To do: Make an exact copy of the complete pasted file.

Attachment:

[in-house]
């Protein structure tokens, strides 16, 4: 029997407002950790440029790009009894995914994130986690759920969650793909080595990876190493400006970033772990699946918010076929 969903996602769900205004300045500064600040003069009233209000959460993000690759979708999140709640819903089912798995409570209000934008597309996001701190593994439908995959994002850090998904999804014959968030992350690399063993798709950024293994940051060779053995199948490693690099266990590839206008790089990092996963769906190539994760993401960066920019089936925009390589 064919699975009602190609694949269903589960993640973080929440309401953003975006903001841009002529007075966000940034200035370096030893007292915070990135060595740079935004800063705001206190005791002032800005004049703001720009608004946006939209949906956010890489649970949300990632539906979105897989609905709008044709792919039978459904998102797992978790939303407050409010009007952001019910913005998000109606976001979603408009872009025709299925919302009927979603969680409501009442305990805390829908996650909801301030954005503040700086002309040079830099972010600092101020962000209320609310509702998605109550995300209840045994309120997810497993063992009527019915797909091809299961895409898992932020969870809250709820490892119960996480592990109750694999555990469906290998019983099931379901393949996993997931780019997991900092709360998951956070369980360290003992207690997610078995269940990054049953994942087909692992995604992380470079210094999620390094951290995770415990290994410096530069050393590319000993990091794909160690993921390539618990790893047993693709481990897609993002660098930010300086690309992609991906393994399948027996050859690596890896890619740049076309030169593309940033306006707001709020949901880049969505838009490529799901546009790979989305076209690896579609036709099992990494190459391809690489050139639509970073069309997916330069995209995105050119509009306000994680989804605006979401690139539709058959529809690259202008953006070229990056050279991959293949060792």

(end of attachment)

[in-house]
């Protein structure tokens, strides 16, 4: 029997407002950790440029790009009894995914994130986690759920969650793909080595990876190493400006970033772990699946918010076929 969903996602769900205004300045500064600040003069009233209000959460993000690759979708999140709640819903089912798995409570209000934008597309996001701190593994439908995959994002850090998904999804014959968030992350690399063993798709950024293994940051060779053995199948490693690099266990590839206008790089990092996963769906190539994760993401960066920019089936925009390589 064919699975009602190609694949269903589960993640973080929440309401953003975006903001841009002529007075966000940034200035370096030893007292915070990135060595740079935004800063705001206190005791002032800005004049703001720009608004946006939209949906956010890489649970949300990632539906979105897989609905709008044709792919039978459904998102797992978790939303407050409010009007952001019910913005998000109606976001979603408009872009025709299925919302009927979603969680409501009442305990805390829908996650909801301030954005503040700086002309040079830099972010600092101020962000209320609310509702998605109550995300209840045994309120997810497993063992009527019915797909091809299961895409898992932020969870809250709820490892119960996480592990109750694999555990469906290998019983099931379901393949996993997931780019997991900092709360998951956070369980360290003992207690997610078995269940990054049953994942087909692992995604992380470079210094999620390094951290995770415990290994410096530069050393590319000993990091794909160690993921390539618990790893047993693709481990897609993002660098930010300086690309992609991906393994399948027996050859690596890896890619740049076309030169593309940033306006707001709020949901880049969505838009490529799901546009790979989305076209690896579609036709099992990494190459391809690489050139639509970073069309997916330069995209995105050119509009306000994680989804605006979401690139539709058959529809690259202008953006070229990056050279991959293949060792």